• Join over 1.2 million students every month
  • Accelerate your learning by 29%
  • Unlimited access from just £6.99 per month

“Why did it take so long for women to achieve the franchise?”

Extracts from this document...

Introduction

Evonne Buchan "Why did it take so long for women to achieve the franchise?" It was in 1928 that women after a tiring and long drawn struggle eventually gained the vote, and with it they achieved a greater sense of importance within society. The extension of the franchise to women at this time most importantly gave them the equality they desired with that of their male counterparts. It is wrong to state that women did not have the right to vote, some women were able to vote in local council elections, it was in parliamentary elections that women could not cast a vote, therefore had no power in parliamentary elections. The road to achieving the extension was one of trial and tribulation; they had many barriers to overcome and perceptions to shatter. Many factors hindered the path to the extension, at this time all men did not have the franchise; although some men supported women's suffrage most thought it was ludicrous to even consider extending the franchise when they were not entirely enfranchised themselves. The Victorian attitudes that were adhered to women seemed at most times irremovable; these included the perceptions of the role of women in marriage/ education and the economy. The lack of successful women's pressure groups also held back enfranchisement for women, this involved the minimalist effects of the suffragette movement. ...read more.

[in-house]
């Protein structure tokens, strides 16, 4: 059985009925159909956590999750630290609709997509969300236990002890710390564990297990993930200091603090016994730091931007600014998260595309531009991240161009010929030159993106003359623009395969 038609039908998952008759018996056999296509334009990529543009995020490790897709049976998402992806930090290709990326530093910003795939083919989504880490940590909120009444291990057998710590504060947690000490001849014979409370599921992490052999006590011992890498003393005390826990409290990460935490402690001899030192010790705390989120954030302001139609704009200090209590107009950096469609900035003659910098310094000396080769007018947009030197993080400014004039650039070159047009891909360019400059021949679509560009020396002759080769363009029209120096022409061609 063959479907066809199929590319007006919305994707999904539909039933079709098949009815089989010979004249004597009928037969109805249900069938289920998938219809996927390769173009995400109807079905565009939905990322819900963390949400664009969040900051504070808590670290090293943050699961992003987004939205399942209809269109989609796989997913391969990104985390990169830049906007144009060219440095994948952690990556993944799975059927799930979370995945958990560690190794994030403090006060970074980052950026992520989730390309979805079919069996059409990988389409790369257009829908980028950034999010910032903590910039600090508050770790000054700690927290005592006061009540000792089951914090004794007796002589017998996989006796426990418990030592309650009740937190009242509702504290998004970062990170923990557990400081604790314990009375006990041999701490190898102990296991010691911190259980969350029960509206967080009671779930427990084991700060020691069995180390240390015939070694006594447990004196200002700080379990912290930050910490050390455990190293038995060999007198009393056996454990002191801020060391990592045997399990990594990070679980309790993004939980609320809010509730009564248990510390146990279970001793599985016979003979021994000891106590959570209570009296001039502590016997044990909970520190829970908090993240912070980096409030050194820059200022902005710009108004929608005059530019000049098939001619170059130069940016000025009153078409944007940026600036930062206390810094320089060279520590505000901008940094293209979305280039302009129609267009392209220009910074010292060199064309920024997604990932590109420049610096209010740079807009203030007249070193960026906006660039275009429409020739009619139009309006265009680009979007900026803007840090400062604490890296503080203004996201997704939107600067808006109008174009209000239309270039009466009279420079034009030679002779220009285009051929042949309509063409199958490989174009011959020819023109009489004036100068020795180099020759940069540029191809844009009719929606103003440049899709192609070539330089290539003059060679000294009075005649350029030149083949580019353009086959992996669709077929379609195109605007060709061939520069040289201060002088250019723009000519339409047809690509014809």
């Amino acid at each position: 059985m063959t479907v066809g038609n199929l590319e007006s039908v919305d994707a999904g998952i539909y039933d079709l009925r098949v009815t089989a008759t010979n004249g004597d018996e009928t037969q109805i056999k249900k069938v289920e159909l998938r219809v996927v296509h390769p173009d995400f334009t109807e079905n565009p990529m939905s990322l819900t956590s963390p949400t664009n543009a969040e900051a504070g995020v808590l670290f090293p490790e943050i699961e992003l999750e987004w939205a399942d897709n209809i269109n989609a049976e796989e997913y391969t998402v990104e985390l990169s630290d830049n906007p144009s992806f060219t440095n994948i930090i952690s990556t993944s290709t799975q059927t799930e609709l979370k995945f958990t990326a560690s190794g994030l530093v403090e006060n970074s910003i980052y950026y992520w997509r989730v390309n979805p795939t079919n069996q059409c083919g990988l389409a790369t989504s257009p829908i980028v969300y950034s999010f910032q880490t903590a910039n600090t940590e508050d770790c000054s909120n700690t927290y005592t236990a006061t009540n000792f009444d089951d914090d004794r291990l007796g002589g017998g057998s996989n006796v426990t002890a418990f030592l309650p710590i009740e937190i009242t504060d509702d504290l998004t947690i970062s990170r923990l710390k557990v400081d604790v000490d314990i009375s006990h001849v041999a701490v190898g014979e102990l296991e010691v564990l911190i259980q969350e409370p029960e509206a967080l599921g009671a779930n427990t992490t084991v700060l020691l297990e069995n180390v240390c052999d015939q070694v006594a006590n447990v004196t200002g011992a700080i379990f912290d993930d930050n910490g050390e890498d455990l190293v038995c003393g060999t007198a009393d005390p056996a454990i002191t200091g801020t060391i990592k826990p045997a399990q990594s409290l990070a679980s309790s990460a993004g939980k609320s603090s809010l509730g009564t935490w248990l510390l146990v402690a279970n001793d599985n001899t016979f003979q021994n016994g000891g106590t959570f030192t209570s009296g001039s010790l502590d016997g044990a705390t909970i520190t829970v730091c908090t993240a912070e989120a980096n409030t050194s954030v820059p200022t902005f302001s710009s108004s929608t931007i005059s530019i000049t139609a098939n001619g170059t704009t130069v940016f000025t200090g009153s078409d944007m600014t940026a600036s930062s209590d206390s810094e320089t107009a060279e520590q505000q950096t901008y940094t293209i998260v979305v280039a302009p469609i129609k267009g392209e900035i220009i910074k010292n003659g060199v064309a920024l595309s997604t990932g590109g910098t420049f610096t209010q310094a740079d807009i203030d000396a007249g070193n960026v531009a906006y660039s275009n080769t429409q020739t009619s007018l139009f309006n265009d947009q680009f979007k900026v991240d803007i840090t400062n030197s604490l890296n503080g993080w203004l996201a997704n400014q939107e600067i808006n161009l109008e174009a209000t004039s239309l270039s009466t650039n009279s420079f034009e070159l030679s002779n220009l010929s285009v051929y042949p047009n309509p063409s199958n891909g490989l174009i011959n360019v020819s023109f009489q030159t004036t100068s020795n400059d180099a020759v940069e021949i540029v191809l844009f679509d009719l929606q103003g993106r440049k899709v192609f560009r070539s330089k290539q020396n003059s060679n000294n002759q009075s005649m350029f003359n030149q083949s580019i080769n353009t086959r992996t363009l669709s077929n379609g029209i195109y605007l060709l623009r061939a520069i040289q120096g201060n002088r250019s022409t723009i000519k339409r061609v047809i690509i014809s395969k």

Middle

It is stated that 1.14 million women were involved in domestic service. Working in homes of the middle and upper class expending a vast amount of physical energy in order to maintain the upper class in an environment in which they were accustom to but the employees themselves were alien to. Low pay was a problem for most women in work generally earning half of that of a man's wage. Underpayment was seemingly the least of woman's worries, they also had to endure the worst of the factory system such as long hours and poor conditions in terms of light, ventilation and protection from dangerous toxic substances. Unfairly after a strenuous days work they were expected to return home, carry out domestic duties and serve their husbands. These misperceptions of women were hard to change, but in time to follow women were to show that they were not as fragile as once thought, the suffragette movement was to portray women in an entirely different manner. As mentioned previously the lack of successful pressure groups slowed enfranchisement. "The feminist movement" is the term given to refer to the efforts of women in the 19th century to improve their rights in law and society. The "Feminist movement" had no real organisation until the early twentieth century, and had no real starting date. The leaders were women from the upper class who had access to material resources and sufficient leisure time to enable them to pursue their various causes. ...read more.